Other stuff:

- Problem Set 1 Due Wednesday January 25 Solutions
- Problem Set 2 Due Wednesday February 1 Solutions,.pdf Solutions, .ps format
- Problem Set 3, .pdf format .ps format Due Wednesday February 8 Solutions,.pdf Solutions, .ps format
- Problem set 4 , .ps format ; Due February 15 Solutions,.pdf Solutions, .ps format ; picture for Problem 4
- Problem Set 5, .pdf format .ps format Due Monday February 27, 8pm Solutions.pdf Solutions.ps
- Problem Set 6; .ps format Due March 15 Solutions.pdf ; Solutions.ps
- Problem Set 7; .ps format Due Wednesday March 22. Solutions.pdf ; solutions.ps
- Problem Set 8 ; .ps format Due Friday March 31. Solutions.pdf ; Solutions.ps
- Problem Set 9 ; .ps format Due Wednesday April 12. solutions.pdf ; solutions.ps

- Lecture 1. Jan. 11.
H 1.1 - 1.3, 2.1. The
integers: well-ordering axiom, division algorithm, the greatest
common divisor, Euclidean algorithm, the greatest common divisor of a
and b as a linear combination of a,b; congruence and congruence
classes.

Suggested Problems: 1.1: 2,6,7,9. 1.2: 1,3--11,14--17,24,26,32,33. 1.3: 1--4, 6,7,10, 11a, 13--16,20--23,27. 2.1:1-7, 8, 10, 16.

- Lecture 2. Jan. 18.
H 2.2, 2.3,3.1,13.1.
Congruence arithmetic; the definitions of a ring, and commutative ring,
a field, an integral domain; examples: the rings Z_n, the complex
numbers as a field of ordered pairs (x,y), the matrix rings,
the finite fields Z_p (when p is a prime). Solving congruences and the
Chinese remainder theorem.

Suggested Problems: 2.2: 6,7,8,9,10. 2.3: 6,8,12. 13.1: 1,8,14. 3.1:1,2,11,14,15,18(!),19,20,21,22,24,30,34.

- Lecture 3. Jan 25.
H 3.1, 3.2.
Basic properties of rings; The notion of units; examples; properties of
integral domains, the notion of characteristic of a ring; division
rings (the example of the ring of real quaternions.

Suggested Problems: 3.1: 13, 16, 24, 29, 35(!).

3.2: 1,6,7,11,14,16,19,22,28,32,37,38. - Lecture 4. Feb. 1
H 3.3, 6.1, 6.2, some 13.3.
Ring isomorphisms and homomorphisms; Ideals; Quotient rings; Z_mn is
isomorphic to Z_m*Z_n when m,n are relatively prime.

Suggested Problems: 3.3: 1,6,7,9,10,17,21,32,39,40. 6.1: 1,2,3,4,7,10,11,13,14,15,16,17,18,21,22,27,35,39,44. - Lecture 5. Feb. 8 H 6.2, 6.3, 4.1 The first isomorphism theorem; an example of a quotient ring: Z[i]/(2-i); classification of homomorphic images if the ring Z; maximal and prime ideals; how to tell whether an ideal is prime/maximal by looking at the correspondiong quotient ring; introduction to polynomial rings.
- Lecture 6. Feb. 15
H 4.1 -- 4.4, 5.1 -- 5.3
Polynomial rings: the definition, notion of degree, many properties
analogous to Z: division algorithm, notion of the greatest common
divisor, F[x] is a PID is F is a field. Irreducible polynomials; roots;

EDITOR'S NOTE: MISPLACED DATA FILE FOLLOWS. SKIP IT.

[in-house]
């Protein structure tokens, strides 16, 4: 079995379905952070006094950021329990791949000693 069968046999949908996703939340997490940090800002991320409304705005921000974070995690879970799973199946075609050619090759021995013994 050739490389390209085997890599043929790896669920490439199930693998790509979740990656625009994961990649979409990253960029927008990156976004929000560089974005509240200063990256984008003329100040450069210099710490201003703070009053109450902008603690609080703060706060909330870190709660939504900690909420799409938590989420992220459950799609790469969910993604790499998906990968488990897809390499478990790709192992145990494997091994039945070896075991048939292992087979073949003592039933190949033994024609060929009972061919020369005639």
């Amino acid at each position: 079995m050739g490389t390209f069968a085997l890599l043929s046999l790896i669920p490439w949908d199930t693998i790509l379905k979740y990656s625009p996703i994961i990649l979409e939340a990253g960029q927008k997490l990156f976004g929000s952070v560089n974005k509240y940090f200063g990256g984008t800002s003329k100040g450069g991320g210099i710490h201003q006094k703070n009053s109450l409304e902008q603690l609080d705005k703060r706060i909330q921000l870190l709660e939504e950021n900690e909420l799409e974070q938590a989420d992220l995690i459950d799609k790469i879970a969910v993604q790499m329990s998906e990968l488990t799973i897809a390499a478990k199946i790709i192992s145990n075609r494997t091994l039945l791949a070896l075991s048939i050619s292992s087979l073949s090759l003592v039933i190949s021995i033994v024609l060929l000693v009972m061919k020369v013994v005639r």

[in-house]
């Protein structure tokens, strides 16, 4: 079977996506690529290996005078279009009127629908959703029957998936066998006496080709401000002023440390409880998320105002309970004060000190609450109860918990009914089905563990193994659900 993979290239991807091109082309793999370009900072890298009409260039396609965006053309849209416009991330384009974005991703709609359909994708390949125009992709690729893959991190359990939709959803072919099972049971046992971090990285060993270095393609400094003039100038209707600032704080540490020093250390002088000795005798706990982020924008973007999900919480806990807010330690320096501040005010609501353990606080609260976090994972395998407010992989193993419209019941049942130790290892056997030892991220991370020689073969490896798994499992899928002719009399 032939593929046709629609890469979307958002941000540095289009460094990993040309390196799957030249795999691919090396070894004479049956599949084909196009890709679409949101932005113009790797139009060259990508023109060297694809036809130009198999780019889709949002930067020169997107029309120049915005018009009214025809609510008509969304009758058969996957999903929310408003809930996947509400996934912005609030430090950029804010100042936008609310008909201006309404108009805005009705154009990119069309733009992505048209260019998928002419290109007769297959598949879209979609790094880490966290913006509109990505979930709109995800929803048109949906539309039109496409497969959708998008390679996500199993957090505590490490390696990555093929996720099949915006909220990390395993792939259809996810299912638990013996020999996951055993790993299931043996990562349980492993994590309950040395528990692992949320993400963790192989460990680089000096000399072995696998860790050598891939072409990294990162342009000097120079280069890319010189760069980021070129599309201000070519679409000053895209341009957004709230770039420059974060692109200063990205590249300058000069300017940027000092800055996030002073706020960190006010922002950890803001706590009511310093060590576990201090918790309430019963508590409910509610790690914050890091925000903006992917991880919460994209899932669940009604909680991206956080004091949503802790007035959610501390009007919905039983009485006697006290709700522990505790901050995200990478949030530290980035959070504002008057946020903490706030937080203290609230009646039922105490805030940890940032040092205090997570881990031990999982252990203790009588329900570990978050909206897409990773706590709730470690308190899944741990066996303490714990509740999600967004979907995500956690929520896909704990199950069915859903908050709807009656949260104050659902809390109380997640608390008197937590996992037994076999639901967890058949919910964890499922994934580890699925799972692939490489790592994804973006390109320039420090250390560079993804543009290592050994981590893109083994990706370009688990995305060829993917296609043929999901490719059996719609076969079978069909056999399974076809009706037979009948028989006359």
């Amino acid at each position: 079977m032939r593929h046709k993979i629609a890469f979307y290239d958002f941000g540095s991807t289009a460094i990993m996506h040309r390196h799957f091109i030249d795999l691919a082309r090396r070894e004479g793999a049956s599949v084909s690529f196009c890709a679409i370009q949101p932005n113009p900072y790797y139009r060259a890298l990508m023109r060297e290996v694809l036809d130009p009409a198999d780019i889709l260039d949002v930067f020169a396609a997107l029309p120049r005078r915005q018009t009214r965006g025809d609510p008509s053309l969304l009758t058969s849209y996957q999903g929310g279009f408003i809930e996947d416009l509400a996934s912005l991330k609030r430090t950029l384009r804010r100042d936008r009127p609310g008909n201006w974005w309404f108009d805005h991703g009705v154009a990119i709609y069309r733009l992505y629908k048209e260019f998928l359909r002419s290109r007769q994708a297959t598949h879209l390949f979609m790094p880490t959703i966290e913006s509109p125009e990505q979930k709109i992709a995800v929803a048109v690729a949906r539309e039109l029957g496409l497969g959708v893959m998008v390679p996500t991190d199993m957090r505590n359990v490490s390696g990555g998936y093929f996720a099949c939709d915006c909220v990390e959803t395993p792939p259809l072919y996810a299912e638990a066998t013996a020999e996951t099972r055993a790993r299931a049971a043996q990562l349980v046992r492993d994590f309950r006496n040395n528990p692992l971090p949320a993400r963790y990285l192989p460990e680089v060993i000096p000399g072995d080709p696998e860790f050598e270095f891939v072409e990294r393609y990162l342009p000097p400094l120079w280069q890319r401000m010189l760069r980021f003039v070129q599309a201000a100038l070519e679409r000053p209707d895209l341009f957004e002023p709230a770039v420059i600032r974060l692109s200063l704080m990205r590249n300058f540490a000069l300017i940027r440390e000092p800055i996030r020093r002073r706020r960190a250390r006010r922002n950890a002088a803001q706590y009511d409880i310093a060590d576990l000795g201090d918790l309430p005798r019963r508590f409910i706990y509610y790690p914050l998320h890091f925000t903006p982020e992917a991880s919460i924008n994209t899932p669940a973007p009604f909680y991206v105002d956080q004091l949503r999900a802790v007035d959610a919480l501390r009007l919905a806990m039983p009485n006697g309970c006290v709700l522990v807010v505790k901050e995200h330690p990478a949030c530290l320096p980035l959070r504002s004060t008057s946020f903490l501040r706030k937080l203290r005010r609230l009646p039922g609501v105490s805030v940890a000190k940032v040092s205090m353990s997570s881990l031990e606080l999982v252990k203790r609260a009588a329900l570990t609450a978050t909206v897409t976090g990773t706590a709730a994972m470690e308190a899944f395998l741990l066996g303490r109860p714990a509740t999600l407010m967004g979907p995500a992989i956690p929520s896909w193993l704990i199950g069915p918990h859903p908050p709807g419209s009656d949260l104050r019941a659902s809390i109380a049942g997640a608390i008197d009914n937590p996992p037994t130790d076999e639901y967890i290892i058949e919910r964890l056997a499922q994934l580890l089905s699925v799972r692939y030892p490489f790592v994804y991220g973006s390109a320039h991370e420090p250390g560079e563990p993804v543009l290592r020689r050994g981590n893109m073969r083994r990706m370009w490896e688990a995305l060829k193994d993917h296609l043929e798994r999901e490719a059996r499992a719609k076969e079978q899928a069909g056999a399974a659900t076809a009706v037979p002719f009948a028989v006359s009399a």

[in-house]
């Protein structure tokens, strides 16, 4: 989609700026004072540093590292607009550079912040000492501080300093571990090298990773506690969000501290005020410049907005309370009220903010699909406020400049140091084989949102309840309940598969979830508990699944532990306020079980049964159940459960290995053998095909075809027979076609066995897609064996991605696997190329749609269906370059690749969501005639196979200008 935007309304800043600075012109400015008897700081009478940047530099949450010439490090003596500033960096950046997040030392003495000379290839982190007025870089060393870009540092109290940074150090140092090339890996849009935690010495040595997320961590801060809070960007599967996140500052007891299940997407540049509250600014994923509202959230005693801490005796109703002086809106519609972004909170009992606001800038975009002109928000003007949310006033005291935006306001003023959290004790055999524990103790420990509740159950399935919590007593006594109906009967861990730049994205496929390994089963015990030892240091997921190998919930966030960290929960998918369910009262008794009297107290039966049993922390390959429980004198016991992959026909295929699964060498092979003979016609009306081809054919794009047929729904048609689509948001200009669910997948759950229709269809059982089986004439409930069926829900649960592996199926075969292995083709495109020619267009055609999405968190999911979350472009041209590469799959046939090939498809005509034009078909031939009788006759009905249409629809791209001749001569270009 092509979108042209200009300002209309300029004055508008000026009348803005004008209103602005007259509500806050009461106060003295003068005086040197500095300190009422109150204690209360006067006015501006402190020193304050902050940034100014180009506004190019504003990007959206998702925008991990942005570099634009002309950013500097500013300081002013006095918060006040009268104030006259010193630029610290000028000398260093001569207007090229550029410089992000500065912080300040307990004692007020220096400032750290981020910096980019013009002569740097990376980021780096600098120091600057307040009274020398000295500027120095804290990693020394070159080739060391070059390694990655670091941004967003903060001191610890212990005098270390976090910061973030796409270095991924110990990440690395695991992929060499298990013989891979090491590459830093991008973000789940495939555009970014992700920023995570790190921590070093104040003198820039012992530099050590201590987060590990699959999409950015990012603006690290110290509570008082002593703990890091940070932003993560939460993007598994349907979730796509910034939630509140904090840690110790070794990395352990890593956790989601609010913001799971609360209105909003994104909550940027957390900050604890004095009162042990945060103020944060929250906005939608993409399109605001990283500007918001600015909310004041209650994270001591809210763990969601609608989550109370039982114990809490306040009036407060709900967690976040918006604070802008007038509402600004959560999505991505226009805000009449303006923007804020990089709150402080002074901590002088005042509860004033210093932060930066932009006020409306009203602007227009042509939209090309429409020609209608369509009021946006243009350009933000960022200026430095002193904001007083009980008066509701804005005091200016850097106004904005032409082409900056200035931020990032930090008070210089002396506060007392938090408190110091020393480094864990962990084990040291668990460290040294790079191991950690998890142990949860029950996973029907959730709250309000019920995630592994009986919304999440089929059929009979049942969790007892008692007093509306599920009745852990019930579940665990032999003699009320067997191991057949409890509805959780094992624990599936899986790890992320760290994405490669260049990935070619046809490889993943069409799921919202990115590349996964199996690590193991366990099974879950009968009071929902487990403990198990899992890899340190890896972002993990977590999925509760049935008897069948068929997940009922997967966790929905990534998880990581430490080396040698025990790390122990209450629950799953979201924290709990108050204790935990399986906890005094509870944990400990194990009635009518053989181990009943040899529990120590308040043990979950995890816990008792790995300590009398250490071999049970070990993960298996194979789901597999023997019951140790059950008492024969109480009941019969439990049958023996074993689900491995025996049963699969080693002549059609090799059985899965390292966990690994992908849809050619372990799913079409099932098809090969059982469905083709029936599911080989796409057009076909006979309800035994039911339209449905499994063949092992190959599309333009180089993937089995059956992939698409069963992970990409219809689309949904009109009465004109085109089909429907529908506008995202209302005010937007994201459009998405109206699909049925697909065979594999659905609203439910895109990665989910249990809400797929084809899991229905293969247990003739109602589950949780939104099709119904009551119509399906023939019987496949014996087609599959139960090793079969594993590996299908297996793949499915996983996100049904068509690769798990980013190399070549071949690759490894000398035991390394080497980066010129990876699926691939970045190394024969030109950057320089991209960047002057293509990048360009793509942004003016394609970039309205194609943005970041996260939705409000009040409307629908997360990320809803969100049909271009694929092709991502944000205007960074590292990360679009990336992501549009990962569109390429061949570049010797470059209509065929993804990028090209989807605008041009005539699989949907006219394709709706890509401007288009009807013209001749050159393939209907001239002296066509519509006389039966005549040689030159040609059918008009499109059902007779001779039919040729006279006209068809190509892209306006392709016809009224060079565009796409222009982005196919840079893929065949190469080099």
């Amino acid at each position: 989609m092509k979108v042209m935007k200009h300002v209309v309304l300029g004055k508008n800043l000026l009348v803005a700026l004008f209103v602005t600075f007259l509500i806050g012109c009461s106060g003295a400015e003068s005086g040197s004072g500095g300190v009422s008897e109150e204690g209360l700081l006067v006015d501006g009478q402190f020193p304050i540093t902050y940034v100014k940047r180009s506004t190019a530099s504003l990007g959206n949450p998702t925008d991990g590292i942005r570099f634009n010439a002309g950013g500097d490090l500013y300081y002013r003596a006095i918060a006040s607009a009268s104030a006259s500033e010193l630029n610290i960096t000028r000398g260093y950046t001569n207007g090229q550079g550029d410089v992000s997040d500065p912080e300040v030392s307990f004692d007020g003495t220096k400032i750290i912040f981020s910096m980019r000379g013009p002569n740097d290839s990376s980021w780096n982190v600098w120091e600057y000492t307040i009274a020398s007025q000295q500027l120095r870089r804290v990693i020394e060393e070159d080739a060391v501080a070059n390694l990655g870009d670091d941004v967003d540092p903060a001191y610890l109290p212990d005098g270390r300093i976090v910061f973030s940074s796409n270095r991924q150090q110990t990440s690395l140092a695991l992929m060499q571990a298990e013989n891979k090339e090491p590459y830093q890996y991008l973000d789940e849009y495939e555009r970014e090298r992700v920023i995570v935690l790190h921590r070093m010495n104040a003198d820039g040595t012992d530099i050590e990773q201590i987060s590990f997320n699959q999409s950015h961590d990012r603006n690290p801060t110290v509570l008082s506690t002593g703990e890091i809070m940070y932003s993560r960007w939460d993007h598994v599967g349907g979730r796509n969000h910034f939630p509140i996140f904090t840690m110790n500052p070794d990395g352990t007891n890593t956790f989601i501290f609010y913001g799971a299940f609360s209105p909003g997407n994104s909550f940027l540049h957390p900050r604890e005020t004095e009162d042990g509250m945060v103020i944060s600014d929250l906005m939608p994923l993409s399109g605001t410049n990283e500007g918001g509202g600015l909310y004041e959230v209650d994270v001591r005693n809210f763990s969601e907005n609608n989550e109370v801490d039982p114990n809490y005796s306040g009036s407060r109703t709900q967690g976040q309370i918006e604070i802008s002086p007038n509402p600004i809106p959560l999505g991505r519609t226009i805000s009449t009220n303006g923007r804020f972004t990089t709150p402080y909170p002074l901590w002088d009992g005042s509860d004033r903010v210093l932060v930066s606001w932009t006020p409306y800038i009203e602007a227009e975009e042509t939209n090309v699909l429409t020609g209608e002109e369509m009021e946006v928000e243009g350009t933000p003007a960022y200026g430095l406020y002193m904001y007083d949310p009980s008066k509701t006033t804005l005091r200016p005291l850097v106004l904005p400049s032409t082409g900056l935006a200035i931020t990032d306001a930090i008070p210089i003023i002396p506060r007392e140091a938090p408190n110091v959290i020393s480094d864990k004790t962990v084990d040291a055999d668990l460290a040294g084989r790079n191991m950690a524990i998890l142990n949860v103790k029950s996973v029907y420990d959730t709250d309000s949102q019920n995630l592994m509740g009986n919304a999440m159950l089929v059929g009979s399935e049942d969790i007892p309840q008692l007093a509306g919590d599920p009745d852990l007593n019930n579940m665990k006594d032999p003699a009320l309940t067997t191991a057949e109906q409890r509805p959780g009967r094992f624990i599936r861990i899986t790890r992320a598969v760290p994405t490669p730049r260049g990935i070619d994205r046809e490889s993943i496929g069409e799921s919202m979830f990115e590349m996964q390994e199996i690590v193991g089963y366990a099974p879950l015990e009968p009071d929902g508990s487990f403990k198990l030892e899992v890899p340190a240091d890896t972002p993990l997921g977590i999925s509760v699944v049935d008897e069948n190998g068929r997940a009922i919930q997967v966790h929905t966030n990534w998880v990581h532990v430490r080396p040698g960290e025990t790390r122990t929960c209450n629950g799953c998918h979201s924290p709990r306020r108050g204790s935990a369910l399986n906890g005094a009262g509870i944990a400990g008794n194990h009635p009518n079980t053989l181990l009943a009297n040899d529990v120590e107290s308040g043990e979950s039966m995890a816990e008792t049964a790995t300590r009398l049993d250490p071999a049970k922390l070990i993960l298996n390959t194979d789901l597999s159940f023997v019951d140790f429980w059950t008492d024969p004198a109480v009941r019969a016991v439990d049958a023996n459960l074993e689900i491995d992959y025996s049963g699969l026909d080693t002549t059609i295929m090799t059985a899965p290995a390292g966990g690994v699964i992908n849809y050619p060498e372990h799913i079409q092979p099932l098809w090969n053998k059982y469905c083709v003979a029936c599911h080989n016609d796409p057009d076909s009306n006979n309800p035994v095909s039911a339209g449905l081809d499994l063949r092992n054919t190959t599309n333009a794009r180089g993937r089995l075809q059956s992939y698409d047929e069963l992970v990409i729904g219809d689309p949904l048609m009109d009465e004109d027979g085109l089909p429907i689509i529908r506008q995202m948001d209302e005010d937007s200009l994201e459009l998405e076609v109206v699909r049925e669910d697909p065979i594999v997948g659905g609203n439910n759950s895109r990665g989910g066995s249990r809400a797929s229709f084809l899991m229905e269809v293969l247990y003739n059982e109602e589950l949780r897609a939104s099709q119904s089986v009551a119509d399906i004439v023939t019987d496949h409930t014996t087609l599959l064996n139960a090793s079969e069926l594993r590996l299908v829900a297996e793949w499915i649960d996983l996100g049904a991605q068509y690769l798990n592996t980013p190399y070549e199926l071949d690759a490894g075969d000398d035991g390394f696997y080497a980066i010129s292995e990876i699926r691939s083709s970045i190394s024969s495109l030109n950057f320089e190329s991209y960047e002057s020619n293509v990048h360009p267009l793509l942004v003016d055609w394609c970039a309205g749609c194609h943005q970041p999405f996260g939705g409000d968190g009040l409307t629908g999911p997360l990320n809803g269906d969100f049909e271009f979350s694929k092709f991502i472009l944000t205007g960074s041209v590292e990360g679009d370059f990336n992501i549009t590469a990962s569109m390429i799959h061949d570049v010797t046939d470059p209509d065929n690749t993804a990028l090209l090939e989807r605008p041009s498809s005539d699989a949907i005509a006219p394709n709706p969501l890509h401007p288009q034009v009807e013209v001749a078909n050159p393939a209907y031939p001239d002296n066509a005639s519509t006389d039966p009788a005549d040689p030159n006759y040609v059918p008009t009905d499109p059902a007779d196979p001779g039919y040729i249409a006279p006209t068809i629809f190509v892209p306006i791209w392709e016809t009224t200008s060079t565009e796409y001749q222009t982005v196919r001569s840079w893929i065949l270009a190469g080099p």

the structure of the quotient
F[x]/(p(x)).

Suggested Problems for the last two lectures: 6.2: 23*,26*,32*,33* (these problems with a * are slightly harder problems, in case you like a challenge)

6.3: 1-4,6,11,20*, 24 4.1: 2-9, 11,12,15-20. 4.2: 3,4,5,7 4.3: 1,3,5,6,9,10,11,13,14,21,23,26.

4.4: 1,3 (just do a couple),5,7(!),8,15,17,19,24(!),25,26 (these two are part of Problem Set 5), 28.

5.1: 3,5,13. 5.2: 5-8; 14a. 5.3: 1,5, 7*,10*. - March 1: Term test
- Lecture 7. March 8
4.5, 4.6, 10.1, 10.2
Irreducibility tests for polynomials, Eisenstein's Criterion, Gauss'
Lemma.
Field extensions.

4.5: 1-6; 8,12-14, 17,20* 4.6: 2,3, 6-8; 10.1: Do as many as needed to get comfortable with vector spaces. - Lecture 8. March 15. 10.1, 10.2, some 10.3 Field extensions; the extensions of the form F(u) where u is a root of an irreducible polynomial over F (they are called "simple extensions"); algebraic extensions.
- Lecture 9. March 22.
10.3, Chapter 15.
Algebraic extensions; Geometric constructions.

Suggested Problems. 10.2: 4,6,9,11,17,21.

10.3: 1-3,6,11, 13,17

15: 3,7,10,16(!) (note that I more or less discussed most of the other problems in class -- e.g. 17,19,21) - Lecture 10. March 29. 10.4 Splitting fields of polynomials.
- Lecture 11. April 5. Automorphisms of fields, especially of the splitting fields of polynomials. The Galois group. How to tell whether a splitting field of a cubic polynomial has degree 3 or 6 over Q. Definition of the Galois group can be found in Chapter 11.1 in Hungerford; however, most of the content of the lecture is not. Please talk to me if you need notes (maybe I'll post them next week). Also, (not included in the exam, etc. -- but just for your interest: you can print two pages on how to solve cubic equations: page 1 , page 2.
- Lecture 12. April 12.
Applications of Galois theory: insolvability of the quintic,
constructibility of regular polygons.

Here is a maple script that illustrates the construction of regular pentagon . To see what it does, download it, start Maple (if you have it), then open the file pentagon.mws inside maple. Here's the end result:

Here is the same file in HTML (sorry, colours are terrible).